HENRICO, VA (WWBT) - A Charlottesville man accused of disorderly conduct for disrobing at an RIC security checkpoint saw his misdemeanor charge dropped.
Aaron Tobey, 21, was preparing to board a flight to Cincinnati on December 30, when he approached the full body scanner. Surveillance footage showed Tobey removing his shirt and pants, revealing the 4th Amendment written on his chest. The amendment references protections against unreasonable searches. Tobey was wearing nothing but tight blue running shorts at the time.
After a brief hearing in Henrico General District Court, Commonwealth's Attorney Wade Kizer said Tobey's act did not rise to the level of what is covered by the disorderly conduct statute. "He was looking for attention, and he got it," Kizer said.
Tobey's defense attorney, Steve Benjamin, said to be convicted of disorderly conduct, one must provoke violence or a breach of the peace, and Tobey did neither. "That's about as un-American a thing, to arrest somebody for writing a constitutional provision on their chest, as I can imagine," Benjamin said, adding, "He simply wanted to make a statement, and as Americans, we have every right to do that."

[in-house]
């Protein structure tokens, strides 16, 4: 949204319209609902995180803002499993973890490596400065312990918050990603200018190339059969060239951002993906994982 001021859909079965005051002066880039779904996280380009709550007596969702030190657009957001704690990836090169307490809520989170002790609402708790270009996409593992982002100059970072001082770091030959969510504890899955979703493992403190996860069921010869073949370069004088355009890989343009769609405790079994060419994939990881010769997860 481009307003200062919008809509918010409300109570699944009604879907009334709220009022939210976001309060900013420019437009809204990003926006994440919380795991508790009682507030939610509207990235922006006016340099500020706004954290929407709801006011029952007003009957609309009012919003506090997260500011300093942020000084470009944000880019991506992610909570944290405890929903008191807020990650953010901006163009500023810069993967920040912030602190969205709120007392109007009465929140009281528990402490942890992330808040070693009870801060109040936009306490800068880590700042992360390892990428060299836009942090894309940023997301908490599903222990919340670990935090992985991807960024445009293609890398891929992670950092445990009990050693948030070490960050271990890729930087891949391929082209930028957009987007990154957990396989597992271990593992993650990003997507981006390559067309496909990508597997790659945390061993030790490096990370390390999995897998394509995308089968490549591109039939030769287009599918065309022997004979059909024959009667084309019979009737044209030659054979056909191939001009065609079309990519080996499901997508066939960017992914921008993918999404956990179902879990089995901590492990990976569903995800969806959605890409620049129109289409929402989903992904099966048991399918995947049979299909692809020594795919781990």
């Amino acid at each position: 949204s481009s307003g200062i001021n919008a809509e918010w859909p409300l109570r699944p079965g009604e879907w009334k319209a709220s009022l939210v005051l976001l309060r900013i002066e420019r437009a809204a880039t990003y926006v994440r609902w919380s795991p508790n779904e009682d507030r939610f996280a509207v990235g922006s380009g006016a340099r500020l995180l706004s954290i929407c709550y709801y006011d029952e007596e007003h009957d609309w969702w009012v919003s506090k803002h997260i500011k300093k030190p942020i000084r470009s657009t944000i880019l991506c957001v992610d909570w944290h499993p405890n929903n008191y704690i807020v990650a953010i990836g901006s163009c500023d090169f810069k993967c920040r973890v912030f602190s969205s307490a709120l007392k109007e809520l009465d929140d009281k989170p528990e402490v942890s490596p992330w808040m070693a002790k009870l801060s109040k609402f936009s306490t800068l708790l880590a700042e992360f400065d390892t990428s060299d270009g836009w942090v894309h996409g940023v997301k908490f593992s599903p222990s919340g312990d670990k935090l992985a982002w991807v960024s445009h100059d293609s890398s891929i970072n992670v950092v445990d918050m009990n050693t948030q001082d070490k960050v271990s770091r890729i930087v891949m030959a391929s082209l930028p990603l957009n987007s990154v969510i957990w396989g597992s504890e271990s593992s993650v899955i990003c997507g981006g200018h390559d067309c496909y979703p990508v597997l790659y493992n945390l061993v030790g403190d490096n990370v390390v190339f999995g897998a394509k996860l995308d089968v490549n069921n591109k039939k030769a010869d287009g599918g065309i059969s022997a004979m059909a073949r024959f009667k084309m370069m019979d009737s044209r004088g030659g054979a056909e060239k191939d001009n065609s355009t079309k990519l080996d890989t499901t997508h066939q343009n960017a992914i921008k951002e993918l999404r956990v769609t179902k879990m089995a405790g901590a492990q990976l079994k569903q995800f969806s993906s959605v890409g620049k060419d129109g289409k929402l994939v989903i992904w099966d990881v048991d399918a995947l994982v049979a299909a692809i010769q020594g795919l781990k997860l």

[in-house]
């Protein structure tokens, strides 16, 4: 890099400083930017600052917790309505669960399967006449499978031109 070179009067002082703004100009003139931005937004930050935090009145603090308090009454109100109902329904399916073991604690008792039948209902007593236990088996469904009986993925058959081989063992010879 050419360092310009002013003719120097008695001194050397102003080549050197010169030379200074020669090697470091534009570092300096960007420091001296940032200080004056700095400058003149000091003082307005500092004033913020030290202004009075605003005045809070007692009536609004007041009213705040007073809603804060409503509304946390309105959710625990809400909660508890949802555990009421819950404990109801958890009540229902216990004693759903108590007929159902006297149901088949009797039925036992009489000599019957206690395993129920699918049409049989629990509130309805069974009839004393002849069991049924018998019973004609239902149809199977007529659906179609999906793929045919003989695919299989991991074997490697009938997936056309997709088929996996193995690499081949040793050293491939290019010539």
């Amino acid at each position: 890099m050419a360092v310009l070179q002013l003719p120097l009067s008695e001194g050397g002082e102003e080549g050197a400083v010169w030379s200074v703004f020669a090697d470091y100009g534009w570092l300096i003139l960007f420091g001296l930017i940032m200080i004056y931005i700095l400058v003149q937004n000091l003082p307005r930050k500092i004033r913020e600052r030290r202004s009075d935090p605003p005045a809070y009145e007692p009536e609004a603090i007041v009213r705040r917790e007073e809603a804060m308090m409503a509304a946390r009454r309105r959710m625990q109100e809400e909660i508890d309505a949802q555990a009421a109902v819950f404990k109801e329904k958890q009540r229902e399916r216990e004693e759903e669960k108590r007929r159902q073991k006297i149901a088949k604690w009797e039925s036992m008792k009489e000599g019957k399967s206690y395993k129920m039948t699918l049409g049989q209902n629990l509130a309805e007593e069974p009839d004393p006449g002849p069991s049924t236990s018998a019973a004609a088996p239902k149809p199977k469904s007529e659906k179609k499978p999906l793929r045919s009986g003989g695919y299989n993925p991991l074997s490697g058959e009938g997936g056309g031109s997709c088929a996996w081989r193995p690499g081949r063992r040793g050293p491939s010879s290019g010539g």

Tobey, attending college in Cincinnati, did not immediately respond to requests for comment.
When asked if the county's decision to drop the charge in Tobey's case might encourage similar acts in other airports, Benjamin quipped, "There's a lot of people I really don't want to see without their shirts on, but you know, we'd be a lot safer if everybody did travel half-naked. I'm just not advocating the idea."